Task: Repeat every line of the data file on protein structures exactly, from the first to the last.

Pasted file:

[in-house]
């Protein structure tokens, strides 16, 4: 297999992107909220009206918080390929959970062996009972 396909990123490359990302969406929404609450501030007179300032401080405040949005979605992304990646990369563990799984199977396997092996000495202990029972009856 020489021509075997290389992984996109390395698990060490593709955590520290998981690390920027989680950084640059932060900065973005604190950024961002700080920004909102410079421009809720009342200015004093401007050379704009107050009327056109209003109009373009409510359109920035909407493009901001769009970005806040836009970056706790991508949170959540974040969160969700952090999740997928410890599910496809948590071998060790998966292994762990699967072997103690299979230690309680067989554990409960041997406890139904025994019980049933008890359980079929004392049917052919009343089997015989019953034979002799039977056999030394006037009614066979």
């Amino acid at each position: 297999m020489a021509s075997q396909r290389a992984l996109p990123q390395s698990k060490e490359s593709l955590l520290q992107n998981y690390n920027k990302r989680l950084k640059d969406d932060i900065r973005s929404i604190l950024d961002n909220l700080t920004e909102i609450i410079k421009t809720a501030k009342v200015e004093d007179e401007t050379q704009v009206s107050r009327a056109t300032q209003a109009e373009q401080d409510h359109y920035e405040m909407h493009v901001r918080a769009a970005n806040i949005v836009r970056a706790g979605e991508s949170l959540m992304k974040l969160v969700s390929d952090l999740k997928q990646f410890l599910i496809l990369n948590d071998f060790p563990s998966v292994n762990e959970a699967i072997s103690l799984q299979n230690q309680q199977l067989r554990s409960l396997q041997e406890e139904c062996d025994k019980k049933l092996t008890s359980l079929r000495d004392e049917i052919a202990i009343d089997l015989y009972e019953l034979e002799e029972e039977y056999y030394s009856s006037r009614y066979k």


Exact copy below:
[in-house]
């Protein structure tokens, strides 16, 4: 297999992107909220009206918080390929959970062996009972 396909990123490359990302969406929404609450501030007179300032401080405040949005979605992304990646990369563990799984199977396997092996000495202990029972009856 020489021509075997290389992984996109390395698990060490593709955590520290998981690390920027989680950084640059932060900065973005604190950024961002700080920004909102410079421009809720009342200015004093401007050379704009107050009327056109209003109009373009409510359109920035909407493009901001769009970005806040836009970056706790991508949170959540974040969160969700952090999740997928410890599910496809948590071998060790998966292994762990699967072997103690299979230690309680067989554990409960041997406890139904025994019980049933008890359980079929004392049917052919009343089997015989019953034979002799039977056999030394006037009614066979």
């Amino acid at each position: 297999m020489a021509s075997q396909r290389a992984l996109p990123q390395s698990k060490e490359s593709l955590l520290q992107n998981y690390n920027k990302r989680l950084k640059d969406d932060i900065r973005s929404i604190l950024d961002n909220l700080t920004e909102i609450i410079k421009t809720a501030k009342v200015e004093d007179e401007t050379q704009v009206s107050r009327a056109t300032q209003a109009e373009q401080d409510h359109y920035e405040m909407h493009v901001r918080a769009a970005n806040i949005v836009r970056a706790g979605e991508s949170l959540m992304k974040l969160v969700s390929d952090l999740k997928q990646f410890l599910i496809l990369n948590d071998f060790p563990s998966v292994n762990e959970a699967i072997s103690l799984q299979n230690q309680q199977l067989r554990s409960l396997q041997e406890e139904c062996d025994k019980k049933l092996t008890s359980l079929r000495d004392e049917i052919a202990i009343d089997l015989y009972e019953l034979e002799e029972e039977y056999y030394s009856s006037r009614y066979k």